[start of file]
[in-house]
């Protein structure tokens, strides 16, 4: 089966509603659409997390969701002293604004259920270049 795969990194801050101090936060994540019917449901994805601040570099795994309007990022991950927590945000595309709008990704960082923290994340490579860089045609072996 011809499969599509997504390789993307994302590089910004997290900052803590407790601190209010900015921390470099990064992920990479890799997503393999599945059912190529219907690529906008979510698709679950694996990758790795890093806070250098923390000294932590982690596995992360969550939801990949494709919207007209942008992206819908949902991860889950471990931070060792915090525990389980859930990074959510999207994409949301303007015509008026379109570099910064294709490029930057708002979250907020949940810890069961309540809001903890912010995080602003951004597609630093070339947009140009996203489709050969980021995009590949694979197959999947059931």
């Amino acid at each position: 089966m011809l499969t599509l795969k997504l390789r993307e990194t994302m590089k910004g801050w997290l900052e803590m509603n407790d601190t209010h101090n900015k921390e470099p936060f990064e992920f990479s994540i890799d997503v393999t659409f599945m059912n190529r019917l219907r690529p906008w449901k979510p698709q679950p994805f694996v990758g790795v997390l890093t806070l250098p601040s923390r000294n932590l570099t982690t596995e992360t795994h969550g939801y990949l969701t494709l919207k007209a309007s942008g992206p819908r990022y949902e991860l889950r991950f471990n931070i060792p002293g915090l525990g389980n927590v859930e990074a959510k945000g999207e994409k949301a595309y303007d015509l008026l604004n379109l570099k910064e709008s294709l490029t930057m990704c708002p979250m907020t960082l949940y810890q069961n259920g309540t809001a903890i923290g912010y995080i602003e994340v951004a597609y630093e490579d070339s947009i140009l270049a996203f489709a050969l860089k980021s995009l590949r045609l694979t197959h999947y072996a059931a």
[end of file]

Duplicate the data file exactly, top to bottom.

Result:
[in-house]
């Protein structure tokens, strides 16, 4: 089966509603659409997390969701002293604004259920270049 795969990194801050101090936060994540019917449901994805601040570099795994309007990022991950927590945000595309709008990704960082923290994340490579860089045609072996 011809499969599509997504390789993307994302590089910004997290900052803590407790601190209010900015921390470099990064992920990479890799997503393999599945059912190529219907690529906008979510698709679950694996990758790795890093806070250098923390000294932590982690596995992360969550939801990949494709919207007209942008992206819908949902991860889950471990931070060792915090525990389980859930990074959510999207994409949301303007015509008026379109570099910064294709490029930057708002979250907020949940810890069961309540809001903890912010995080602003951004597609630093070339947009140009996203489709050969980021995009590949694979197959999947059931």
């Amino acid at each position: 089966m011809l499969t599509l795969k997504l390789r993307e990194t994302m590089k910004g801050w997290l900052e803590m509603n407790d601190t209010h101090n900015k921390e470099p936060f990064e992920f990479s994540i890799d997503v393999t659409f599945m059912n190529r019917l219907r690529p906008w449901k979510p698709q679950p994805f694996v990758g790795v997390l890093t806070l250098p601040s923390r000294n932590l570099t982690t596995e992360t795994h969550g939801y990949l969701t494709l919207k007209a309007s942008g992206p819908r990022y949902e991860l889950r991950f471990n931070i060792p002293g915090l525990g389980n927590v859930e990074a959510k945000g999207e994409k949301a595309y303007d015509l008026l604004n379109l570099k910064e709008s294709l490029t930057m990704c708002p979250m907020t960082l949940y810890q069961n259920g309540t809001a903890i923290g912010y995080i602003e994340v951004a597609y630093e490579d070339s947009i140009l270049a996203f489709a050969l860089k980021s995009l590949r045609l694979t197959h999947y072996a059931a």